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Permitless concealed carry bill OK'd by panel

State Rep. Danny McCormick, R-Oil City, proposed a bill to allow permitless concealed carry of guns. (Photo by Piper Hutchinson/LSU Manship School News Service)

BATON ROUGE — A House committee on crime advanced a bill 8-1 that would allow permitless concealed carry for people 18 and older.

State Rep. Danny McCormick, R-Oil City, brought what he said was a “constitutional carry” bill before the committee Tuesday. McCormick’s bill would amend present law that only allows concealed carry for 21 or older who undergo the proper training to receive a permit.

McCormick told the House Committee on Administration of Criminal Justice that his bill, House Bill 131, would mimic current rules that allows people 18 and over to openly carry a firearm. His bill would allow individuals to carry a concealed weapon at the same age.

“So basically, what you’re doing with this bill is that you’re trying to get every law-abiding citizen in the state of Louisiana the same ability that every criminal does,” state Rep. Raymond E. Garofalo Jr. R-Chalmette, said. “Every criminal right now can carry a concealed weapon with no permit, no training, no nothing.”

Kelby Seanor, the National Rifle Association state director for Louisiana, noted that 27 other states have similar laws in place to allow for permitless carry, including every state that Louisiana’s border touches.

Courtney Weaver, a member of the community, testified in opposition to the bill. Weaver, who 13 years ago was shot in the face and arm at point-blank distance and had 14 reconstructive surgeries as a result, said that the bill will only embolden dangerous individuals to have more access to firearms.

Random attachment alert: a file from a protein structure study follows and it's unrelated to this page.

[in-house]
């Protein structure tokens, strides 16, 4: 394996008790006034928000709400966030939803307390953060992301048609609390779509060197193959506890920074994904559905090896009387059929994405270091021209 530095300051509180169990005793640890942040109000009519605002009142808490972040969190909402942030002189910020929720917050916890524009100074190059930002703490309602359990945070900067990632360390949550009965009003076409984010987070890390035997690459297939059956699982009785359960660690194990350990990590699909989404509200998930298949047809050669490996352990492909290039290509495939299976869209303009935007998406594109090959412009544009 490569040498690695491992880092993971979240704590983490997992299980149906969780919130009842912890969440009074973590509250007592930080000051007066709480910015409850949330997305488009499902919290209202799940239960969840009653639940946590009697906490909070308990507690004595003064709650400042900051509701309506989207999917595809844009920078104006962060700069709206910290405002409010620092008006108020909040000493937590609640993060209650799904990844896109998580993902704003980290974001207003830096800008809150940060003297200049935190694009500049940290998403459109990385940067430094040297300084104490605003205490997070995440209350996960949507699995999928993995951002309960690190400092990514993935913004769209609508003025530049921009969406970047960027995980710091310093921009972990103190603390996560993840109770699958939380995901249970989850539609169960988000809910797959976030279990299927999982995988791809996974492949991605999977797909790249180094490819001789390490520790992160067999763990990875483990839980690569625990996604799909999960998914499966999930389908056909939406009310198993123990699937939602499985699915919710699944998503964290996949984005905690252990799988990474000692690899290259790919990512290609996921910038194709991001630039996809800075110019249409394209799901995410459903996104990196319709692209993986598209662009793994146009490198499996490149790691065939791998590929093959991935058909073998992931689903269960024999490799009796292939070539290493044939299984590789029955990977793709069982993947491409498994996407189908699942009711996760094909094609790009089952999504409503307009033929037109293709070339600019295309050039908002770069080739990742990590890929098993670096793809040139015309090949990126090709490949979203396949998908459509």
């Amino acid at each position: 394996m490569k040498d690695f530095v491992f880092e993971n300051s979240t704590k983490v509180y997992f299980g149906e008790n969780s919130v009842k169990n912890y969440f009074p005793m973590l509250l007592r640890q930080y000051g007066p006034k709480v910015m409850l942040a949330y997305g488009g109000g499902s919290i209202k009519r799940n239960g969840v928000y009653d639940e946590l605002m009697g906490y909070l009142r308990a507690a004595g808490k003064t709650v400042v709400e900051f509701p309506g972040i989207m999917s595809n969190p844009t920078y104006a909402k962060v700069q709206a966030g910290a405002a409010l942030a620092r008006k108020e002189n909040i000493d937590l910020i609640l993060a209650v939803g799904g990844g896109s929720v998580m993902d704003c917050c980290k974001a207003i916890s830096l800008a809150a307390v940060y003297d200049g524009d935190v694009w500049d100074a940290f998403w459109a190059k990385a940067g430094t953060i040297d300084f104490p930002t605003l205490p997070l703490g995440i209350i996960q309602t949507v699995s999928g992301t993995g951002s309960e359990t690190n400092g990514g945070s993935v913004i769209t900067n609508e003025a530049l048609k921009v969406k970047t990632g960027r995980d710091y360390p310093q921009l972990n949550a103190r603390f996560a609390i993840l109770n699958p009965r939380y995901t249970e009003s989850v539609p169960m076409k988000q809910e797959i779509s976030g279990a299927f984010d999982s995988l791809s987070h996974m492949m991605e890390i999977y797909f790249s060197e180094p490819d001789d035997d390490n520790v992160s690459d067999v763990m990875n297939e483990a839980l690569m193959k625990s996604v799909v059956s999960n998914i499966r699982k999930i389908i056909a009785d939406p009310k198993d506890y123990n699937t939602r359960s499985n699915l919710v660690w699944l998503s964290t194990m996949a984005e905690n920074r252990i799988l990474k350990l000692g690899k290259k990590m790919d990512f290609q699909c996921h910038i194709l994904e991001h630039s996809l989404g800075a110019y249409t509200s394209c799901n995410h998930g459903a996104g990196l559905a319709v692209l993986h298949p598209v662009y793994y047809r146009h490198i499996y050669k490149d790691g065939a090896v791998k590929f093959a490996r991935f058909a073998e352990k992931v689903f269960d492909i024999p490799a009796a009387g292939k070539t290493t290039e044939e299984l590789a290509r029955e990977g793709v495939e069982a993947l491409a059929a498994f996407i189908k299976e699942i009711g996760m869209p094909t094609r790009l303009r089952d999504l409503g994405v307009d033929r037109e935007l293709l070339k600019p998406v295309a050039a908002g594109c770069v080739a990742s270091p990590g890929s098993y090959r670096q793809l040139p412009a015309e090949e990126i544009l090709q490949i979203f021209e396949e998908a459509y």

“I think someone who is properly trained with a firearm respects firearms more,” Weaver said about her concerns with lifting the training requirements.

State Rep. Joseph A. Marino III, I-Gretna, said he was concerned with allowing people who might have had no background with guns to carry a gun without understanding how to use it safely.

“Personally, I’ve never seen anyone open carry that was doing it carelessly,” McCormick said in response. “I trust the people with the rights, and I think the Second Amendment gives us those rights.”

McCormick said he agrees that people who own guns should have training. But he said he does not believe that the current government-mandated training is near what you would need to carry.

“The rights and responsibility belong to the individual,” McCormick said.

The committee also passed two bills pertaining to allowing current law surrounding people convicted of felonies possessing firearms.

One of them, House Bill 464, proposed by state Rep. Bryan Fontenot, R-Thibodaux, would extend the mandatory sentence for a felon charged with the crime of possessing a firearm from five years to 10 years, and it would require that the sentence be served consecutively.

The other, House Bill 284, written by Marino, would allow felons convicted of a simple possession crime involving a controlled substance to possess and carry a firearm after their sentence. Present law states that individuals convicted of certain felonies, including possession of a controlled substance, cannot possess a gun for 10 years after their sentence and probation period are over.

“The law that we have right now lumps a whole lot of people together that should not be lumped together,” Marino said.


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